Regional Economic Forecast… Healthcare Sector Growing FAST!

North Georgia business class participates in regional economic forecast
by University Relations

(Jan. 20, 2011) – Healthcare has overtaken poultry as the region’s top industry, according to research by students in the Mike Cottrell School of Business at North Georgia College & State University. The students’ research was presented as part of the 2011 Norton Native Intelligence economic forecast presented to a crowd of hundreds at the Georgia Mountains Center on Thursday night.

Frank Norton Jr., president of The Norton Agency, a regional insurance and real estate firm based in Gainesville, presented the 24th edition of the Native Intelligence forecast, and told the audience that the region will evolve, not recover from the economic downturn that has impacted the entire country.

Norton’s annual Native Intelligence forecast features information about the region’s economy, leadership and trends to watch. This year’s report featured work conducted by a special studies class in the Mike Cottrell School of Business.

The students’ work was presented as part of Norton’s 10 trends that bear watching. The class, led by Dr. John Scott and Norton, reported that healthcare revenue for the North Georgia region increased from $2.24 billion in 2002 to $3.78 billion in 2007 – a rate of 11 percent annually.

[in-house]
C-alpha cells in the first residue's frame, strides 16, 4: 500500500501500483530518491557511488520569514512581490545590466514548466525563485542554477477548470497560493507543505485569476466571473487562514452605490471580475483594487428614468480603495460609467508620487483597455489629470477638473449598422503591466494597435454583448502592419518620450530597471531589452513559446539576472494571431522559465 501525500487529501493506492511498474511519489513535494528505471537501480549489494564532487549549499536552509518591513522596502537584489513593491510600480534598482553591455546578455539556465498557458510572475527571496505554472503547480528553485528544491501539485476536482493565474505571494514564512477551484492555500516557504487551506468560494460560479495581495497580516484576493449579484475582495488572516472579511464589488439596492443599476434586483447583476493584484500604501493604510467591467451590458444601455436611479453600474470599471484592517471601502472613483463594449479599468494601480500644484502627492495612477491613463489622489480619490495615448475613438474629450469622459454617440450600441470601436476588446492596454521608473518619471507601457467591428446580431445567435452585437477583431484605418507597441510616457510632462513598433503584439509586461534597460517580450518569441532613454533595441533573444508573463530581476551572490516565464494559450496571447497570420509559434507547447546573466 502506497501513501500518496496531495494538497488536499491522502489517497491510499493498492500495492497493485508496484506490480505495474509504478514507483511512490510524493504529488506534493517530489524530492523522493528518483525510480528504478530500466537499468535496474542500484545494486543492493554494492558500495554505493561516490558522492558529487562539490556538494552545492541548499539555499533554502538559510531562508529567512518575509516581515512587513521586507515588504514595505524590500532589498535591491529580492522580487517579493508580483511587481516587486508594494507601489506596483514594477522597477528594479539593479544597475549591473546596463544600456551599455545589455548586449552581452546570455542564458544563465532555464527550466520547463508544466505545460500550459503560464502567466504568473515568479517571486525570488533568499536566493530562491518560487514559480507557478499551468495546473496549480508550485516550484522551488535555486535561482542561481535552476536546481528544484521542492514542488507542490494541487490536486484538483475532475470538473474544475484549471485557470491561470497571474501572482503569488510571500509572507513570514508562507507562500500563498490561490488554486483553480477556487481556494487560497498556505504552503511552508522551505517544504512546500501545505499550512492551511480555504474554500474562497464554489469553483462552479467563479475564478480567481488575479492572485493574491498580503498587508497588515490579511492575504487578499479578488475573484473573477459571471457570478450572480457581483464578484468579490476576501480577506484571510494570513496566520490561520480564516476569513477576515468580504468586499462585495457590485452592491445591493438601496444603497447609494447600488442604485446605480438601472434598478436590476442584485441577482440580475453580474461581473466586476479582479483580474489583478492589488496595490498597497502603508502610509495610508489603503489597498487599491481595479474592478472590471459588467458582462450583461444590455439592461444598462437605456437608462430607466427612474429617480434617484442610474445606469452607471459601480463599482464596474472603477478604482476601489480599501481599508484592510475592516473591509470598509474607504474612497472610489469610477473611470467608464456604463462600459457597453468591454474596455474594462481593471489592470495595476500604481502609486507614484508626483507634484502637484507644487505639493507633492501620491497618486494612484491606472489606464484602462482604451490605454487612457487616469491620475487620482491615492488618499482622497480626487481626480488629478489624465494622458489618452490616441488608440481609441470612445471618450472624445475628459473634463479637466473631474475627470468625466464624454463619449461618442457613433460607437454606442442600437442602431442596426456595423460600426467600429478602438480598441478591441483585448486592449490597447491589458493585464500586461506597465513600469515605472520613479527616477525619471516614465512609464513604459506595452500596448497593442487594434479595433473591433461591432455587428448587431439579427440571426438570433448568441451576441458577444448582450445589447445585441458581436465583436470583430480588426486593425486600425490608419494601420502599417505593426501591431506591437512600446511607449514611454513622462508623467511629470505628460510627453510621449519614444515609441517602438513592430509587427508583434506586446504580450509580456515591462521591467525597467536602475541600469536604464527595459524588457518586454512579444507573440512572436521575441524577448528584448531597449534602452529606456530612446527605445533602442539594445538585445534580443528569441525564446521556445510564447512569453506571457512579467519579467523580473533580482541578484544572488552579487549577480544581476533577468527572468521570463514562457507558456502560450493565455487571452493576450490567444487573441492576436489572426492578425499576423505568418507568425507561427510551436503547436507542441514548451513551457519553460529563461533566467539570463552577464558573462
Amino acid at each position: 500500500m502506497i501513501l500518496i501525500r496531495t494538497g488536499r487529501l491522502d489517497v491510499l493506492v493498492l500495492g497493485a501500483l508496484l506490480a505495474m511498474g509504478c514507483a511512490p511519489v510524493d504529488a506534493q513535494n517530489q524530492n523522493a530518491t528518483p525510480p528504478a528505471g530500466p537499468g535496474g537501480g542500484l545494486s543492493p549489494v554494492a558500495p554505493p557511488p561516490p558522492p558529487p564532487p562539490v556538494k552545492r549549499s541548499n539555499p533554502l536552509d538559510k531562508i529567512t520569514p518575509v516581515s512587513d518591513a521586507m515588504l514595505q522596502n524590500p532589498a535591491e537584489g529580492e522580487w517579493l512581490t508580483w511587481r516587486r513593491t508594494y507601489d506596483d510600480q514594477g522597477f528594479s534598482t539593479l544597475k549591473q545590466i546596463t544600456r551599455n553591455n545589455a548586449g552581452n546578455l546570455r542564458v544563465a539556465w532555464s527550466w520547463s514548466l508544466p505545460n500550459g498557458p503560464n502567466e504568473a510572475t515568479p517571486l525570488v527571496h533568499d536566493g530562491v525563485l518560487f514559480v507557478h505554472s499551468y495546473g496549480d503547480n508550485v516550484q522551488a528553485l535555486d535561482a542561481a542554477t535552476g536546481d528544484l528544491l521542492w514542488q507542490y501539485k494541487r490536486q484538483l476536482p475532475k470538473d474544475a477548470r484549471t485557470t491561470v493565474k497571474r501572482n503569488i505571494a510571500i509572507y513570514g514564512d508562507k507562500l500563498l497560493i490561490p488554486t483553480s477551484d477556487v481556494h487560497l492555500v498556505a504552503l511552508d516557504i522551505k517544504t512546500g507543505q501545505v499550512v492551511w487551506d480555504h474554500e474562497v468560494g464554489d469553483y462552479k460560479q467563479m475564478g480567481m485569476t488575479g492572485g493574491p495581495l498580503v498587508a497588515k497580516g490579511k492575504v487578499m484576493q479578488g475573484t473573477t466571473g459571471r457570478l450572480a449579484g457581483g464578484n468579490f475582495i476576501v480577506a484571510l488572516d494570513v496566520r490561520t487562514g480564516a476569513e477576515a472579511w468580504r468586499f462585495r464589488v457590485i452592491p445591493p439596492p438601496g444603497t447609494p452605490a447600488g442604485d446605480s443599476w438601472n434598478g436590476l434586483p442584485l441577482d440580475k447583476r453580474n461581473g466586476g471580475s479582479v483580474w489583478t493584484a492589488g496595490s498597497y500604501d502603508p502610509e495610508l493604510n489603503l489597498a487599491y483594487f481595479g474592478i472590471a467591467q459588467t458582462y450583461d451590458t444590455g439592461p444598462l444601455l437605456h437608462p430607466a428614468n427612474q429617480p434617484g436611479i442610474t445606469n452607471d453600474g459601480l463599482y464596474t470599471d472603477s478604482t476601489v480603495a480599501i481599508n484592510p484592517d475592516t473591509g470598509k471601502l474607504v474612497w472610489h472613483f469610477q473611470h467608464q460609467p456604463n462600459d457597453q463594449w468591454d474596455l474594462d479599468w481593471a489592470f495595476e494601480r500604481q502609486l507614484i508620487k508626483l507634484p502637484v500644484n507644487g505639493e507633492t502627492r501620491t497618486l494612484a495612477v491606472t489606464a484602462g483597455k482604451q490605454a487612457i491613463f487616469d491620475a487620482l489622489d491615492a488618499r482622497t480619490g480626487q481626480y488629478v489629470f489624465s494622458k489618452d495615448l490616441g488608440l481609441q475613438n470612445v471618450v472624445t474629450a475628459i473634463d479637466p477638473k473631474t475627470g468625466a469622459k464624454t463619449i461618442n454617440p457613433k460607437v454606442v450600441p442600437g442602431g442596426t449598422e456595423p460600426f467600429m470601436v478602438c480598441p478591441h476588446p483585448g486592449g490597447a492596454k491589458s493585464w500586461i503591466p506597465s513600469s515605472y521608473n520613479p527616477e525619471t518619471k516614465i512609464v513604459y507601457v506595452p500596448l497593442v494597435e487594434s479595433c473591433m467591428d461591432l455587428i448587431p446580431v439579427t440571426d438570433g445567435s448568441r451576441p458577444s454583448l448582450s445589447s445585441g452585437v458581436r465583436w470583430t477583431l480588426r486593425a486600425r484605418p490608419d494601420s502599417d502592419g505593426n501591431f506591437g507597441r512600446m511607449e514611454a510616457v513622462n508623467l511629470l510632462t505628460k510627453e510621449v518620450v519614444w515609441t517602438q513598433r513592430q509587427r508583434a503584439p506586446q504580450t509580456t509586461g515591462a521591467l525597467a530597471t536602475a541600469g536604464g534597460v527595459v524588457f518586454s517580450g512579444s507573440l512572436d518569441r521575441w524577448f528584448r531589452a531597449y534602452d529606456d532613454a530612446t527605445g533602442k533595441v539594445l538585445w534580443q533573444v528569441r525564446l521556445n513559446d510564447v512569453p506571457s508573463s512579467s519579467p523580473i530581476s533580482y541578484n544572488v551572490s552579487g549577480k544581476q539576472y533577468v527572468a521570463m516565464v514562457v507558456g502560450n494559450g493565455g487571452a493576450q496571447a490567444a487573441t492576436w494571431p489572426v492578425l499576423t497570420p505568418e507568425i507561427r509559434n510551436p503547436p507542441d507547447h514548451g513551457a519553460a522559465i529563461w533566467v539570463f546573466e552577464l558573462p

“Poultry is still strong in North Georgia, but healthcare is growing at a faster rate,” Norton said. “The North Georgia area is positioned for incredible opportunities to grow and thrive, but should focus on taking the necessary steps to lay the groundwork for the healthcare service that the population will demand.”

The annual forecast is attended by politicians, business leaders, and civic leaders throughout the region. The Norton Agency collects and interprets wealth of regional data to identify risks and opportunities for North Georgia’s communities.

Regarding the state of the region’s economy and growth, Norton said, “The market is getting better…it is in a state of recovery but the future will be vastly different.”

The 2011 forecast is available online at

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